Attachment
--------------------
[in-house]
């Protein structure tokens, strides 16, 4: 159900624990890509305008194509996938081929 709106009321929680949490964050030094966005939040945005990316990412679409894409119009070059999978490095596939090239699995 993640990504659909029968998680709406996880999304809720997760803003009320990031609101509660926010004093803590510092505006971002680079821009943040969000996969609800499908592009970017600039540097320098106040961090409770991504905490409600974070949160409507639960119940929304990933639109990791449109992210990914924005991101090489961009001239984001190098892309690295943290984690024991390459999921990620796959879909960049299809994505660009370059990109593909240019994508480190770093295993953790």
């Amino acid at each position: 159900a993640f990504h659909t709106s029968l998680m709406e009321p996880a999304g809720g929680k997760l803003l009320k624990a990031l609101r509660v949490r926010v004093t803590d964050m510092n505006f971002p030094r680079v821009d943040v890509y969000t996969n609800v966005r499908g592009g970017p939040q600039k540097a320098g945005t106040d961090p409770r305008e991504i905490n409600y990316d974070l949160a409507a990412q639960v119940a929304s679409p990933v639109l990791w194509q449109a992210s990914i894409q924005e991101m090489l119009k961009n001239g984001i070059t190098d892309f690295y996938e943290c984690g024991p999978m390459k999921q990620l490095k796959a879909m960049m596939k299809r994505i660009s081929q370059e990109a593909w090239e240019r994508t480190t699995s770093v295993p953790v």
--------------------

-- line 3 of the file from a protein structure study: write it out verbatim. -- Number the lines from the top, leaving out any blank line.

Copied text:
């Amino acid at each position: 159900a993640f990504h659909t709106s029968l998680m709406e009321p996880a999304g809720g929680k997760l803003l009320k624990a990031l609101r509660v949490r926010v004093t803590d964050m510092n505006f971002p030094r680079v821009d943040v890509y969000t996969n609800v966005r499908g592009g970017p939040q600039k540097a320098g945005t106040d961090p409770r305008e991504i905490n409600y990316d974070l949160a409507a990412q639960v119940a929304s679409p990933v639109l990791w194509q449109a992210s990914i894409q924005e991101m090489l119009k961009n001239g984001i070059t190098d892309f690295y996938e943290c984690g024991p999978m390459k999921q990620l490095k796959a879909m960049m596939k299809r994505i660009s081929q370059e990109a593909w090239e240019r994508t480190t699995s770093v295993p953790v």